In one embodiment of the invention, the wakeup bias circuitry 20 shown in FIG. 1 is combined with the above described prior art bias control circuit 10. The wakeup bias circuitry 20 includes P-channel MOSFETs P3, P4, P5 and P6, a resistive voltage divider including resistors R2 and R3, and an N-channel MOSFET N4. Each of P-channel MOSFETs P1 and P2 has its source electrode connected to +VDD and its gate electrode connected to conductor 13. The drain electrode of MOSFET P1 is connected to the drain of N-channel MOSFET N1 and the gate of N-channel MOSFET N2. The source of MOSFET N1 is connected to the drain electrode of N-channel MOSFET N3 and to the lower terminal of resistor R1. The drain electrode of MOSFET P2 is connected by conductor 13 to the drain electrode of MOSFET N2. The source electrode of MOSFET N2 is connected to the upper terminal of resistor R1. The lower terminal of resistor R1 is connected to the drain of N-channel MOSFET N3. The source of MOSFET N3 is connected to ground. Its gate electrode is connected to conductor 24 to receive a signal POWERDOWN, which is the logical complement of a signal POWERDOWN on conductor 23 that is high when the bias control circuit 4 and the bias circuitry controlled by it are in a powerdown mode.
A voltage VC is produced on conductor 13 by prior art bias circuit 10 when all of its MOSFETs are turned on.
Wakeup circuitry 20 of FIG. 1 includes N-channel MOSFET N4 having its source connected to ground and its gate connected to conductor 21 to receive the signal WAKEUP, which occurs immediately after the end of a powerdown interval. The drain of MOSFET N4 is connected to the lower terminal of resistor R2, the upper terminal of which is connected by conductor 12 to the drain electrode of a P-channel MOSFET P6 in the lower terminal of a resistor R3. The gate electrode of MOSFET P6 is connected to conductor 22 to receive the signal WAKEUP, which is the logical complement of WAKEUP. The source of MOSFET P6 is connected by conductor 13 to the source of a P-channel MOSFET P5. The gate electrode of MOSFET PS is connected to conductor 23 to receive the signal POWERDOWN. The drain of MOSFET P6 is connected by conductor 7 to the drain of a P-channel MOSFET P4. The gate of MOSFET P4 is connected to conductor 24 to receive the signal POWERDOWN. The source of MOSFET P4 is connected to +VDD. Wakeup circuitry 20 produces a signal VBIAS on conductor 7. The upper terminal of resistor R3 is connected to the drain of a P-channel MOSFET P3. The gate of MOSFET P3 is connected to conductor 22 to receive the signal WAKEUP. The source of MOSFET P3 is connected to VDD.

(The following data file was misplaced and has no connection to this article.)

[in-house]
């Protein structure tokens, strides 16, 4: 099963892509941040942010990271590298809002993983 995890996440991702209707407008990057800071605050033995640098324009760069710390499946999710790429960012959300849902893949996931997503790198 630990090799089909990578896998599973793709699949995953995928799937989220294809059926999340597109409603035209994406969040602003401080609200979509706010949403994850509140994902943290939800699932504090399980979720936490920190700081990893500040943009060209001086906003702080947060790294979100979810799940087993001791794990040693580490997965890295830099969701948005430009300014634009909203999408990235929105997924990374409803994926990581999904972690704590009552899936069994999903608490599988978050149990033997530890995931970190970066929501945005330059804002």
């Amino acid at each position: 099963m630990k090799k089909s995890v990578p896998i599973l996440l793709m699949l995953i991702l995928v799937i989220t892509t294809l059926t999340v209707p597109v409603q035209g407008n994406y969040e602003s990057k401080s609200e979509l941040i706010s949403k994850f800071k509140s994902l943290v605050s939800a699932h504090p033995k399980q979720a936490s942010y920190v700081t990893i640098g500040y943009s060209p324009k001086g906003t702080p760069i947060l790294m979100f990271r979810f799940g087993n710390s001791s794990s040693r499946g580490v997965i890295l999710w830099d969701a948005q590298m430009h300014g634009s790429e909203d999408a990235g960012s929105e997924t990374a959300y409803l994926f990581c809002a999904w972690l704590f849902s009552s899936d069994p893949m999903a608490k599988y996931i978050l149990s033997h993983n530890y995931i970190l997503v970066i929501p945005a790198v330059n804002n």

Circuitry 20 provides a very fast wakeup operation that only requires one half of a clock cycle to produce the desired bias voltage VBIAS =VC 鈮塚C ' on conductor 7 being applied to the comparator 3 shown in FIG. 2.
FIG. 1A shows a typical bias circuit 34 which is controlled by bias control circuit 4 of FIG. 1. Controlled bias circuit 34 of FIG. 1A receives the voltage VBIAS on conductor 7, which is connected to the gate electrodes of one or more P-channel MOSFETs such as 35 and 37. MOSFETs 35 and 37 function as current mirror output devices having the same gate-to-source voltage as P-channel MOSFET P2, which is the current mirror control MOSFET in bias control circuit 10. After the voltage on conductor 13 has stabilized to VC, the drain electrodes of MOSFETs 35 and 36 supply constant bias currents to one or more function circuits 36 and 38, such as differential amplifier stages.